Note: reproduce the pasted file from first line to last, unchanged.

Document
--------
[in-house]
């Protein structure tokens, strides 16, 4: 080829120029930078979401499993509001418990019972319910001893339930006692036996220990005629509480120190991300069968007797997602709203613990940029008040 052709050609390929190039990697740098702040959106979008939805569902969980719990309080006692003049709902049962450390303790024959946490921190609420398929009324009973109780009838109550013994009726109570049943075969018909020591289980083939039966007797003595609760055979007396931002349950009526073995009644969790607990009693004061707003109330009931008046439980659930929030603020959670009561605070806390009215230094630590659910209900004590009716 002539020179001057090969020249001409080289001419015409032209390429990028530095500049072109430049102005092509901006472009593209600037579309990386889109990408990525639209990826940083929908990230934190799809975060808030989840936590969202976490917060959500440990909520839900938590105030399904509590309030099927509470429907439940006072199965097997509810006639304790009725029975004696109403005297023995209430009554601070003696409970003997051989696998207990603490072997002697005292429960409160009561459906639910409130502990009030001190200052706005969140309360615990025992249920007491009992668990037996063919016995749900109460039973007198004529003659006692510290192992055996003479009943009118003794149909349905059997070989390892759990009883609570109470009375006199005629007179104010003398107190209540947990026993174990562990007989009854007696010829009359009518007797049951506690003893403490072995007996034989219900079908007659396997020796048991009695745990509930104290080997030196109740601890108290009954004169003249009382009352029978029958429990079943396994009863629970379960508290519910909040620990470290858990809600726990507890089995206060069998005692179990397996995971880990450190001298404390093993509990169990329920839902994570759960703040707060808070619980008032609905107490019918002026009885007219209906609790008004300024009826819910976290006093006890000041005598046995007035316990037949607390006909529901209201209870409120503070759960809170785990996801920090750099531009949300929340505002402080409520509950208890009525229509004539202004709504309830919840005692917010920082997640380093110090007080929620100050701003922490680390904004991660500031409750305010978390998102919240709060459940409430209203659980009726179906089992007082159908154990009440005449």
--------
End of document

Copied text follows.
[in-house]
């Protein structure tokens, strides 16, 4: 080829120029930078979401499993509001418990019972319910001893339930006692036996220990005629509480120190991300069968007797997602709203613990940029008040 052709050609390929190039990697740098702040959106979008939805569902969980719990309080006692003049709902049962450390303790024959946490921190609420398929009324009973109780009838109550013994009726109570049943075969018909020591289980083939039966007797003595609760055979007396931002349950009526073995009644969790607990009693004061707003109330009931008046439980659930929030603020959670009561605070806390009215230094630590659910209900004590009716 002539020179001057090969020249001409080289001419015409032209390429990028530095500049072109430049102005092509901006472009593209600037579309990386889109990408990525639209990826940083929908990230934190799809975060808030989840936590969202976490917060959500440990909520839900938590105030399904509590309030099927509470429907439940006072199965097997509810006639304790009725029975004696109403005297023995209430009554601070003696409970003997051989696998207990603490072997002697005292429960409160009561459906639910409130502990009030001190200052706005969140309360615990025992249920007491009992668990037996063919016995749900109460039973007198004529003659006692510290192992055996003479009943009118003794149909349905059997070989390892759990009883609570109470009375006199005629007179104010003398107190209540947990026993174990562990007989009854007696010829009359009518007797049951506690003893403490072995007996034989219900079908007659396997020796048991009695745990509930104290080997030196109740601890108290009954004169003249009382009352029978029958429990079943396994009863629970379960508290519910909040620990470290858990809600726990507890089995206060069998005692179990397996995971880990450190001298404390093993509990169990329920839902994570759960703040707060808070619980008032609905107490019918002026009885007219209906609790008004300024009826819910976290006093006890000041005598046995007035316990037949607390006909529901209201209870409120503070759960809170785990996801920090750099531009949300929340505002402080409520509950208890009525229509004539202004709504309830919840005692917010920082997640380093110090007080929620100050701003922490680390904004991660500031409750305010978390998102919240709060459940409430209203659980009726179906089992007082159908154990009440005449």